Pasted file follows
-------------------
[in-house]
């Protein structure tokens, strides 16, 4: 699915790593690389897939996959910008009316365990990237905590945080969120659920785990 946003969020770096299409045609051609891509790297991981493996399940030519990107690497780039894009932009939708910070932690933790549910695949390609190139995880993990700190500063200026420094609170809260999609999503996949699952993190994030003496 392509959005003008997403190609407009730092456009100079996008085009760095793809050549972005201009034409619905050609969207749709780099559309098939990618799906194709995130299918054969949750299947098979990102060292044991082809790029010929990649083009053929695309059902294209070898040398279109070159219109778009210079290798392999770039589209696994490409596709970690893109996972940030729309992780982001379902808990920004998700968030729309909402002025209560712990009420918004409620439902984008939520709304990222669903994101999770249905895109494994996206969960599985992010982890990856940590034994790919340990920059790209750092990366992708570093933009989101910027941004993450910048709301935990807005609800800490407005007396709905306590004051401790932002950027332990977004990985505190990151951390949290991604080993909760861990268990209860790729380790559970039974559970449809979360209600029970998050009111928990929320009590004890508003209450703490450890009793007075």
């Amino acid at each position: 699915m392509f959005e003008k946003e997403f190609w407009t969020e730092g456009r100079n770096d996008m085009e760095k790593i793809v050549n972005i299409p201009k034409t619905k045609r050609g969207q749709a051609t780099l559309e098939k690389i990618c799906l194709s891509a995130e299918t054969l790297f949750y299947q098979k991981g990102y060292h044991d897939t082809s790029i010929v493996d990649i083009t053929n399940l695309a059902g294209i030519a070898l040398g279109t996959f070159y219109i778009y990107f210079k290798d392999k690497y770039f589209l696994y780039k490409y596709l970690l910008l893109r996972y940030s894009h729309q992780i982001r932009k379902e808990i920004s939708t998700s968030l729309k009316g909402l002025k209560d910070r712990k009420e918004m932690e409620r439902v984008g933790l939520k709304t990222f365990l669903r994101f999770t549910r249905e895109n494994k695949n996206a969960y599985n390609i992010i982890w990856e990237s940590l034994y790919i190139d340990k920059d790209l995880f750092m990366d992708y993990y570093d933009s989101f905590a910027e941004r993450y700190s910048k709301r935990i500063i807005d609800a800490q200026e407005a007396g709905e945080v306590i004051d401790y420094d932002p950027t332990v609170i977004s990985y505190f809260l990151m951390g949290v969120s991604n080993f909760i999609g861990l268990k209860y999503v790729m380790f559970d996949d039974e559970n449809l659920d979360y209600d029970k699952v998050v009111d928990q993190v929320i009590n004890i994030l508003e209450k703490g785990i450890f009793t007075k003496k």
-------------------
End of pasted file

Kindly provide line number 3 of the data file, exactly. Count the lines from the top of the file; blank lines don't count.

């Amino acid at each position: 699915m392509f959005e003008k946003e997403f190609w407009t969020e730092g456009r100079n770096d996008m085009e760095k790593i793809v050549n972005i299409p201009k034409t619905k045609r050609g969207q749709a051609t780099l559309e098939k690389i990618c799906l194709s891509a995130e299918t054969l790297f949750y299947q098979k991981g990102y060292h044991d897939t082809s790029i010929v493996d990649i083009t053929n399940l695309a059902g294209i030519a070898l040398g279109t996959f070159y219109i778009y990107f210079k290798d392999k690497y770039f589209l696994y780039k490409y596709l970690l910008l893109r996972y940030s894009h729309q992780i982001r932009k379902e808990i920004s939708t998700s968030l729309k009316g909402l002025k209560d910070r712990k009420e918004m932690e409620r439902v984008g933790l939520k709304t990222f365990l669903r994101f999770t549910r249905e895109n494994k695949n996206a969960y599985n390609i992010i982890w990856e990237s940590l034994y790919i190139d340990k920059d790209l995880f750092m990366d992708y993990y570093d933009s989101f905590a910027e941004r993450y700190s910048k709301r935990i500063i807005d609800a800490q200026e407005a007396g709905e945080v306590i004051d401790y420094d932002p950027t332990v609170i977004s990985y505190f809260l990151m951390g949290v969120s991604n080993f909760i999609g861990l268990k209860y999503v790729m380790f559970d996949d039974e559970n449809l659920d979360y209600d029970k699952v998050v009111d928990q993190v929320i009590n004890i994030l508003e209450k703490g785990i450890f009793t007075k003496k």